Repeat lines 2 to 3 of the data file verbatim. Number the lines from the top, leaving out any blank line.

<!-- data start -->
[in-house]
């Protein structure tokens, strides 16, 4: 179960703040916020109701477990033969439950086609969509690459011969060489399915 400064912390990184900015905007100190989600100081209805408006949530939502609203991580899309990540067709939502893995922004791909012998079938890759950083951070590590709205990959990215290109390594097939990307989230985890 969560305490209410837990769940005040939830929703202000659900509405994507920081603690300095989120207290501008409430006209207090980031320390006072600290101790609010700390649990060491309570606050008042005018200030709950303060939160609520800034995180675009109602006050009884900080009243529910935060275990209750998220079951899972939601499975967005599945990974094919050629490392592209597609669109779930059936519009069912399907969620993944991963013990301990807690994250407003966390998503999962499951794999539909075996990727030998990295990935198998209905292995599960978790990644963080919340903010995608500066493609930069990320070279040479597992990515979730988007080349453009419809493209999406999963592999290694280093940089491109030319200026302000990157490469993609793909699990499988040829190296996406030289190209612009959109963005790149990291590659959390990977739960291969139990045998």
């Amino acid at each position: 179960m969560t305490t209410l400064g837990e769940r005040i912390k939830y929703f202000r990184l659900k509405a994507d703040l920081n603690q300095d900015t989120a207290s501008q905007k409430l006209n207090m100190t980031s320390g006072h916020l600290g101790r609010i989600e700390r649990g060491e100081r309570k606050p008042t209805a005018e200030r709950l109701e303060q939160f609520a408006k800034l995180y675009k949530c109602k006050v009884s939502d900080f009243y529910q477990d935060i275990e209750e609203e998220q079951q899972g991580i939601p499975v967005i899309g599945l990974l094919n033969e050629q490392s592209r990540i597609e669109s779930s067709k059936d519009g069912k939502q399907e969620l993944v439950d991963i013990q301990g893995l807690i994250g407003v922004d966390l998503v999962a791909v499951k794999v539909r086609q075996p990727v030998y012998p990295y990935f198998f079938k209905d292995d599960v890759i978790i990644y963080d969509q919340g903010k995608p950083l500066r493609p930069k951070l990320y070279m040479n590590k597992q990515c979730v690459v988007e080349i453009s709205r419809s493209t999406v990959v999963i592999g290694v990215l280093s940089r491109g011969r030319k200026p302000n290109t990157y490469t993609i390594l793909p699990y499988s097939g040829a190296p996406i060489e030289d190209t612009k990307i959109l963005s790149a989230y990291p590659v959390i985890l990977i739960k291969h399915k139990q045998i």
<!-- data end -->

């Protein structure tokens, strides 16, 4: 179960703040916020109701477990033969439950086609969509690459011969060489399915 400064912390990184900015905007100190989600100081209805408006949530939502609203991580899309990540067709939502893995922004791909012998079938890759950083951070590590709205990959990215290109390594097939990307989230985890 969560305490209410837990769940005040939830929703202000659900509405994507920081603690300095989120207290501008409430006209207090980031320390006072600290101790609010700390649990060491309570606050008042005018200030709950303060939160609520800034995180675009109602006050009884900080009243529910935060275990209750998220079951899972939601499975967005599945990974094919050629490392592209597609669109779930059936519009069912399907969620993944991963013990301990807690994250407003966390998503999962499951794999539909075996990727030998990295990935198998209905292995599960978790990644963080919340903010995608500066493609930069990320070279040479597992990515979730988007080349453009419809493209999406999963592999290694280093940089491109030319200026302000990157490469993609793909699990499988040829190296996406030289190209612009959109963005790149990291590659959390990977739960291969139990045998």
């Amino acid at each position: 179960m969560t305490t209410l400064g837990e769940r005040i912390k939830y929703f202000r990184l659900k509405a994507d703040l920081n603690q300095d900015t989120a207290s501008q905007k409430l006209n207090m100190t980031s320390g006072h916020l600290g101790r609010i989600e700390r649990g060491e100081r309570k606050p008042t209805a005018e200030r709950l109701e303060q939160f609520a408006k800034l995180y675009k949530c109602k006050v009884s939502d900080f009243y529910q477990d935060i275990e209750e609203e998220q079951q899972g991580i939601p499975v967005i899309g599945l990974l094919n033969e050629q490392s592209r990540i597609e669109s779930s067709k059936d519009g069912k939502q399907e969620l993944v439950d991963i013990q301990g893995l807690i994250g407003v922004d966390l998503v999962a791909v499951k794999v539909r086609q075996p990727v030998y012998p990295y990935f198998f079938k209905d292995d599960v890759i978790i990644y963080d969509q919340g903010k995608p950083l500066r493609p930069k951070l990320y070279m040479n590590k597992q990515c979730v690459v988007e080349i453009s709205r419809s493209t999406v990959v999963i592999g290694v990215l280093s940089r491109g011969r030319k200026p302000n290109t990157y490469t993609i390594l793909p699990y499988s097939g040829a190296p996406i060489e030289d190209t612009k990307i959109l963005s790149a989230y990291p590659v959390i985890l990977i739960k291969h399915k139990q045998i």